It is a home set off from street traffic by a large yard. You might miss it as you drive by. That yard fronts a rustic looking house with a spacious and inviting porch in a leafy southeast Eugene neighborhood that even has a bamboo forest on the street corner.
Hannah Goldrich and her husband, Daniel, have called it home for more than 50 years and have had four children, eight grandchildren and three great grandchildren grace its rooms and hallways. The interior has a comfortable, lived-in air to it with art from the couple’s many travels, especially to Mexico, and the backyard is dotted with flowers that she tends to.
“It’s kind of a funky house,” Hannah Goldrich says.
Goldrich long ago made a name for herself as a jeweler with exhibits throughout the Pacific Northwest. She often sees the jewelry she made adorning the ears of strangers, and she has taught extensively at Maude Kerns Art Center. It’s been a gratifying life, and the days now usually end for Goldrich with The New York Times and a game of Wordle.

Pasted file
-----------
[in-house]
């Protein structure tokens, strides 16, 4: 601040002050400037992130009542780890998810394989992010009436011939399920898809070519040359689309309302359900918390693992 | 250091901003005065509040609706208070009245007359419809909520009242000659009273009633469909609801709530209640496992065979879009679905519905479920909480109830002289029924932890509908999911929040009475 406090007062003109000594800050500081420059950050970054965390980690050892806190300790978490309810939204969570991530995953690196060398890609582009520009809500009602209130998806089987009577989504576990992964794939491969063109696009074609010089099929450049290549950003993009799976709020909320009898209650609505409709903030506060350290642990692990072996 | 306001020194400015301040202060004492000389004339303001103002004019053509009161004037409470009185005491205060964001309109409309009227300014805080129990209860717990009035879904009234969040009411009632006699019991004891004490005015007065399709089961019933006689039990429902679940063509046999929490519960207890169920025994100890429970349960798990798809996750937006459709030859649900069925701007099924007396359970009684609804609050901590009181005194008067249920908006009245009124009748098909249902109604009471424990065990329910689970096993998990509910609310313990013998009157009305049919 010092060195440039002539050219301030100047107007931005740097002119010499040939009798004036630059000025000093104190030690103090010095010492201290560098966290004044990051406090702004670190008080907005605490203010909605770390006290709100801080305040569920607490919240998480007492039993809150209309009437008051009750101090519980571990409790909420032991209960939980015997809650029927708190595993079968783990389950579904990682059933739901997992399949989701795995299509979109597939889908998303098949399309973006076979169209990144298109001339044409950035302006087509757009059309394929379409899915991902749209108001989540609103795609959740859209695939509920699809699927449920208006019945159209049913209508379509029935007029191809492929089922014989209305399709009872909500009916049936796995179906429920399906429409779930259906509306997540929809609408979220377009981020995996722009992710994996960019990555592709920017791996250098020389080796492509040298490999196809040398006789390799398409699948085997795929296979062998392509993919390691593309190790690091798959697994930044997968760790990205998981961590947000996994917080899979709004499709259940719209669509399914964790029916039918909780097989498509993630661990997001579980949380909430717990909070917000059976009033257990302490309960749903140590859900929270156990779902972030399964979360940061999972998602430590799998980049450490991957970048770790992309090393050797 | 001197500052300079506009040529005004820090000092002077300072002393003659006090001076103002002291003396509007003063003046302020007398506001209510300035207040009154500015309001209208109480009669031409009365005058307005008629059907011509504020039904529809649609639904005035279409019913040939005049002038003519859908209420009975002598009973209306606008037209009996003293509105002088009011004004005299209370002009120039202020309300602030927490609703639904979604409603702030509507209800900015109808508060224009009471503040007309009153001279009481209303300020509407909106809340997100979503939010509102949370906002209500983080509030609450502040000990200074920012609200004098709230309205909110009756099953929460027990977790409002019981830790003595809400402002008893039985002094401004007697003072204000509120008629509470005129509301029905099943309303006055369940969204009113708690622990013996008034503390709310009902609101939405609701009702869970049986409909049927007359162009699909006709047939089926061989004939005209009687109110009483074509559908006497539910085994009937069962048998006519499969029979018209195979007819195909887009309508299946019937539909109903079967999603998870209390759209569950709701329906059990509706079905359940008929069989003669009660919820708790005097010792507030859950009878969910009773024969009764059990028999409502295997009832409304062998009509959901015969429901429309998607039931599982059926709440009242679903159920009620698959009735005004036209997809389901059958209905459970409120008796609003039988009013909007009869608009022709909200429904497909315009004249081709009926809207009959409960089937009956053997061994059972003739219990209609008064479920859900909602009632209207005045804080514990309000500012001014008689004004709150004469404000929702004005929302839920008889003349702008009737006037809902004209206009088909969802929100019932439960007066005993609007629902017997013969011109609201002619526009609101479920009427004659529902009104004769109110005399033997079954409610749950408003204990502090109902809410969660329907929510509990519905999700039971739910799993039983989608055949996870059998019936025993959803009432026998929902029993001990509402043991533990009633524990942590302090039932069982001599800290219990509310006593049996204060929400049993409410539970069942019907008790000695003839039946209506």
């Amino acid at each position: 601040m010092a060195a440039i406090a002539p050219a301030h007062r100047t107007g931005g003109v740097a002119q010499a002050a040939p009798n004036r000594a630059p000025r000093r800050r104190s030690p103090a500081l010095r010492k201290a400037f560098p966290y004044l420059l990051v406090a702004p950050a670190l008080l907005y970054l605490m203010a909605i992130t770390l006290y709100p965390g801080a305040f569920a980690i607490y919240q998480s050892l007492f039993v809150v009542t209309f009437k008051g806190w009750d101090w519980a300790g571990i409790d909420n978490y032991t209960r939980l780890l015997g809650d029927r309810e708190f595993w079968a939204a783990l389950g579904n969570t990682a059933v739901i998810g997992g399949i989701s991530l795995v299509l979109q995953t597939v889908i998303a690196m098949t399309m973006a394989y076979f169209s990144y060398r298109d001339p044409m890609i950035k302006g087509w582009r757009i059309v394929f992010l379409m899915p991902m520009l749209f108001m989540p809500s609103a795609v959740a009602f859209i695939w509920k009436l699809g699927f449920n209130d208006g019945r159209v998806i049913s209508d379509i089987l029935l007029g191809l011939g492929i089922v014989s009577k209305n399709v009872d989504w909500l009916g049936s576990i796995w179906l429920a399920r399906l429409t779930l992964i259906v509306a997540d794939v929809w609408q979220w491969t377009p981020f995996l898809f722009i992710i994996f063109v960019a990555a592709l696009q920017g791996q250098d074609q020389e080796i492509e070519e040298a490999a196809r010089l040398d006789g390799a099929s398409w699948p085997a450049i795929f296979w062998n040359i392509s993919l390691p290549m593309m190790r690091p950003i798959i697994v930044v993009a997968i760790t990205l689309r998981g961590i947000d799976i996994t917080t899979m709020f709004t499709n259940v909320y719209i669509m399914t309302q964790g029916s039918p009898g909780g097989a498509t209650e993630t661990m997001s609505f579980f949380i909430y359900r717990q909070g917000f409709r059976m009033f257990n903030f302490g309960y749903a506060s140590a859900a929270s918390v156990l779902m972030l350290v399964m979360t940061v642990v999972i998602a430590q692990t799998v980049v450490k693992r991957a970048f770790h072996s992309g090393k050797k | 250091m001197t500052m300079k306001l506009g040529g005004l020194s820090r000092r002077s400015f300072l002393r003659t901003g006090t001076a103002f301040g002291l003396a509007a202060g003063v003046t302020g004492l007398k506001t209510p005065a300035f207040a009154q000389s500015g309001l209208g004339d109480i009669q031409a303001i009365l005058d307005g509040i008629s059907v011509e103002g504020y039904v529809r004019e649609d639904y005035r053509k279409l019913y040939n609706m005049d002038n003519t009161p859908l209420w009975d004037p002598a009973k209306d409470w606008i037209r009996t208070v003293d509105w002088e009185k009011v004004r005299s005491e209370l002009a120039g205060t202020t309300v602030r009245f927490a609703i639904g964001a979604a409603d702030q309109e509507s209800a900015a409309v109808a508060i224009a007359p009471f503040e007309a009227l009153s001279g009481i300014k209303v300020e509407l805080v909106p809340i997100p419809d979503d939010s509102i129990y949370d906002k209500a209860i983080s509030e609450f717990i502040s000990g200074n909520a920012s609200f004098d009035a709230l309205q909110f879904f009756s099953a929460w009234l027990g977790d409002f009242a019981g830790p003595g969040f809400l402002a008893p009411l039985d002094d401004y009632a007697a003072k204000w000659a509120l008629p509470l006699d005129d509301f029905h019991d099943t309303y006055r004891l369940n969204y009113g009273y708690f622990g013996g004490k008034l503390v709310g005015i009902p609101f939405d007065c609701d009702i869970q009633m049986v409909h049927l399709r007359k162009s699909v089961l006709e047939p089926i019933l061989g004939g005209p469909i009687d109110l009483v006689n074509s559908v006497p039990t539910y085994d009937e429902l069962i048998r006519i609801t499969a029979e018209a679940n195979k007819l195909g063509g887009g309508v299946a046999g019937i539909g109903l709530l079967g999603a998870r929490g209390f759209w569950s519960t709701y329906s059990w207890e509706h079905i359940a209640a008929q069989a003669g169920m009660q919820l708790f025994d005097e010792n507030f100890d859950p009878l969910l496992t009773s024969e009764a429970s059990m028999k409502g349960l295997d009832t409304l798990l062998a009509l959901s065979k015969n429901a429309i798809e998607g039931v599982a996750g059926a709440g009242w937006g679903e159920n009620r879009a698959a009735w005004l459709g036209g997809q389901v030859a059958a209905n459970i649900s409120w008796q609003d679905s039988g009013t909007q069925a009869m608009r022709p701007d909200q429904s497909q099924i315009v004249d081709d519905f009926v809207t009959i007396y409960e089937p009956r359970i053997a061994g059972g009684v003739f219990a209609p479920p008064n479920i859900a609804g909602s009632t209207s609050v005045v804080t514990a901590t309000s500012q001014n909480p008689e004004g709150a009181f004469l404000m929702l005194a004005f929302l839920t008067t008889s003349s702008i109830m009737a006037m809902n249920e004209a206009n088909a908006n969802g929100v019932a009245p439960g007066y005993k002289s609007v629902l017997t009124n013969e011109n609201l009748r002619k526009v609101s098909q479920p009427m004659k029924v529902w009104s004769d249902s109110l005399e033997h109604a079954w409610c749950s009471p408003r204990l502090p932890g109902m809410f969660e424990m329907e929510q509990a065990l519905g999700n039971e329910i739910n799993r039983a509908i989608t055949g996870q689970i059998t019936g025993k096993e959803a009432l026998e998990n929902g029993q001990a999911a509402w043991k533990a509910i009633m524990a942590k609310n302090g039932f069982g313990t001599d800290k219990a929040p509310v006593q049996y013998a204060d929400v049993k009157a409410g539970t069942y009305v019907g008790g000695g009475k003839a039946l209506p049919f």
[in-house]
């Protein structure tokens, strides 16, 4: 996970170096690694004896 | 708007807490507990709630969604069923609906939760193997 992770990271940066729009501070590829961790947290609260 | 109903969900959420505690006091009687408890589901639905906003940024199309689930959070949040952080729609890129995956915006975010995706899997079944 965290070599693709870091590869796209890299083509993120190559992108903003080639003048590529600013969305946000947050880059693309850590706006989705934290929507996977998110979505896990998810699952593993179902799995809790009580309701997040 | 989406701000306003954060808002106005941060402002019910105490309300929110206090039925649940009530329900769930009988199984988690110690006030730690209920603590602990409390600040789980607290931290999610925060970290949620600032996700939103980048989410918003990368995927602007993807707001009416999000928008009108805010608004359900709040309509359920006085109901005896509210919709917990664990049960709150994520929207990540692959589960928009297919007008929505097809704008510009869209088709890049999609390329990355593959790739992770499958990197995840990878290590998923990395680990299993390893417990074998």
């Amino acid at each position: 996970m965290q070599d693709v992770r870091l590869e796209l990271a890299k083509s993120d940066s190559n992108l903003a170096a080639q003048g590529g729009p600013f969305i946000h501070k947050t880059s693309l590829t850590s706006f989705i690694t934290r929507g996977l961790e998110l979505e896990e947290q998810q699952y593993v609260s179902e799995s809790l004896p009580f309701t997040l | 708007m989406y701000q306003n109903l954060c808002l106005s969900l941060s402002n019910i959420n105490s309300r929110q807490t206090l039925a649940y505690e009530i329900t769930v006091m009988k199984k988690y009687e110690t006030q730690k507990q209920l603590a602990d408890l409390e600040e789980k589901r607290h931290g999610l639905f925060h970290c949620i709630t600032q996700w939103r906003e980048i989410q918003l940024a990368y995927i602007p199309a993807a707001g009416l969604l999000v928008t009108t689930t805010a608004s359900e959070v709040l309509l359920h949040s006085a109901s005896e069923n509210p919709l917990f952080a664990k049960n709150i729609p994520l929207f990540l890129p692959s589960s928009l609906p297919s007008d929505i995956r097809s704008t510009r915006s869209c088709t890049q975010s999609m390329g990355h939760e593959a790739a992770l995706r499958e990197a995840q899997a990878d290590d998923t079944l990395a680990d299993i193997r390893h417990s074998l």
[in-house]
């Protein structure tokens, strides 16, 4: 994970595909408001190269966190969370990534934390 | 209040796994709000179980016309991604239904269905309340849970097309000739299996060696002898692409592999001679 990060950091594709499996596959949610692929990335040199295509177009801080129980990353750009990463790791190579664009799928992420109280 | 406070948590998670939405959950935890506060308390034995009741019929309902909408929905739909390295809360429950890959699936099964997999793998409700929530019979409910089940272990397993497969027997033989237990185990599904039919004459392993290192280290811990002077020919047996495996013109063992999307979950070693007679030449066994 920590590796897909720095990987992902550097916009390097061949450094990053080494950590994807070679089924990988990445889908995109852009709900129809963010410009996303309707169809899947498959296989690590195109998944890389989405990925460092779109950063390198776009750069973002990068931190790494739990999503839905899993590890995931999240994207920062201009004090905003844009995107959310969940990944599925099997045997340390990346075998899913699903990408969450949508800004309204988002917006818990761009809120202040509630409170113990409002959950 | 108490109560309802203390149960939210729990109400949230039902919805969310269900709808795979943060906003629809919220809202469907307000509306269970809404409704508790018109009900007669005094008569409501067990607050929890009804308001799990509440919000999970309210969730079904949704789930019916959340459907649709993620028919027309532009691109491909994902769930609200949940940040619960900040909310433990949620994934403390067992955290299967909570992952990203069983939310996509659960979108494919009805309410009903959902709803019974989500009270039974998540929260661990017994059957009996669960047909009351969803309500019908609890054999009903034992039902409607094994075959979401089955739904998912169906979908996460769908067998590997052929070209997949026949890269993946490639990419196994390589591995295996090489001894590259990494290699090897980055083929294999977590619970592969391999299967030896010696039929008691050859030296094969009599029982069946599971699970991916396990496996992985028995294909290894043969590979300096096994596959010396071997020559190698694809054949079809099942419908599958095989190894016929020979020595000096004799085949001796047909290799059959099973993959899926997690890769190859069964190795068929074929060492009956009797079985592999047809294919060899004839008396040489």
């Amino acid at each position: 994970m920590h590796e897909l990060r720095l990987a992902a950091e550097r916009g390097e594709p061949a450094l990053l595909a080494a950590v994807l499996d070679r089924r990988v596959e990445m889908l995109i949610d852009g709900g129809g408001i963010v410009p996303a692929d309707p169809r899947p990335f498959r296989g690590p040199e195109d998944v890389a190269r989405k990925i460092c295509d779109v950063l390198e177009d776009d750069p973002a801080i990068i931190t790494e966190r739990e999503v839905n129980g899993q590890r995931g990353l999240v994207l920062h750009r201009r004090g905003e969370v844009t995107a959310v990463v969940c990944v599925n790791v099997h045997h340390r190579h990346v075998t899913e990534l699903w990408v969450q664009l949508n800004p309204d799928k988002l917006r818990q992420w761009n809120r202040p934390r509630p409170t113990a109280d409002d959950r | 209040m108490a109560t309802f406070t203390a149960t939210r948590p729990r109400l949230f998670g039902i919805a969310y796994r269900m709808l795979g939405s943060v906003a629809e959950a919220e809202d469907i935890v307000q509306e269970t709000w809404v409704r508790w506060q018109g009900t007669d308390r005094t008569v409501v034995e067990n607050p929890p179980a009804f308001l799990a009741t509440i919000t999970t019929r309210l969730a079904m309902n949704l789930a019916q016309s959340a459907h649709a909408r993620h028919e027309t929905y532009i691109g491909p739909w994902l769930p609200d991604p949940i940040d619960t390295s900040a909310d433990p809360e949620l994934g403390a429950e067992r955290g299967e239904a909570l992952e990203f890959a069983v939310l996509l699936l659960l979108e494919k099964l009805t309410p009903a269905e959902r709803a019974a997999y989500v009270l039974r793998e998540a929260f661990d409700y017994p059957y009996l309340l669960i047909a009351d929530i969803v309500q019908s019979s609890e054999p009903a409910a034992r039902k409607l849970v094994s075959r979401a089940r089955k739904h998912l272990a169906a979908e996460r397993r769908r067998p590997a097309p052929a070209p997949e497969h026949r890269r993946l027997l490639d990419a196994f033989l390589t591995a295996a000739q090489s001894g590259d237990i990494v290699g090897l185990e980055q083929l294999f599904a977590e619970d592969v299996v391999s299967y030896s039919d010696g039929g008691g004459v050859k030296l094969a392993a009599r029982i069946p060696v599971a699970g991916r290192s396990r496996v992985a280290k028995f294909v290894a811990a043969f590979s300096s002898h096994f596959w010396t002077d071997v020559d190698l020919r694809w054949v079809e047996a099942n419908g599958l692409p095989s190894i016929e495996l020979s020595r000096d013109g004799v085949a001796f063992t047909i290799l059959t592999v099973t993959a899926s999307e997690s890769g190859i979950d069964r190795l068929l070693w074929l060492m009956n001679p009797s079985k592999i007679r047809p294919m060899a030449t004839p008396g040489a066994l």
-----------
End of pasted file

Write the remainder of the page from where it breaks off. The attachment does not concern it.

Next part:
Her life almost never happened.
How Hannah Goldrich and her Jewish family made it from Heilbronn, Germany, to the United States is a remarkable four-year story that starts in 1937 and includes fortuitous timing at almost every step of the way.
The Victor family — father Max, mother Trude, older sister Ursula and Hannah — fled persecution in Germany, where strict anti-Semitism legislation such as the “Nuremberg Laws” were becoming entrenched and just ahead of Kristallnacht (the “Night of Broken Glass”) in 1938 as well as the opening of concentration camps. They made stops in Switzerland, Holland and England. From England the family journeyed to Cuba in 1940, just a year after the “Voyage of the Damned,” a ship full of Jews seeking to escape Germany, was turned away in Havana, and after two weeks’ detention in a camp on that island nation, the Victor family moved to the Dominican Republic for nine months before, finally, landing in New York City in 1941.
Hannah Victor was only two years old when the family fled Heilbronn and began this odyssey. She first returned to her birthplace with her family as Hannah Goldrich in 1985 for Begegnungswoche, a week of intensive dialogue and tours of their former community, at the invitation of the people of Heilbronn. She returned again June 29 for a Stolpersteine ceremony, the laying of brass plaques honoring victims of Nazi persecution in front of the house where she was born and in a community where Goldrich can trace family lineage to the 1800s.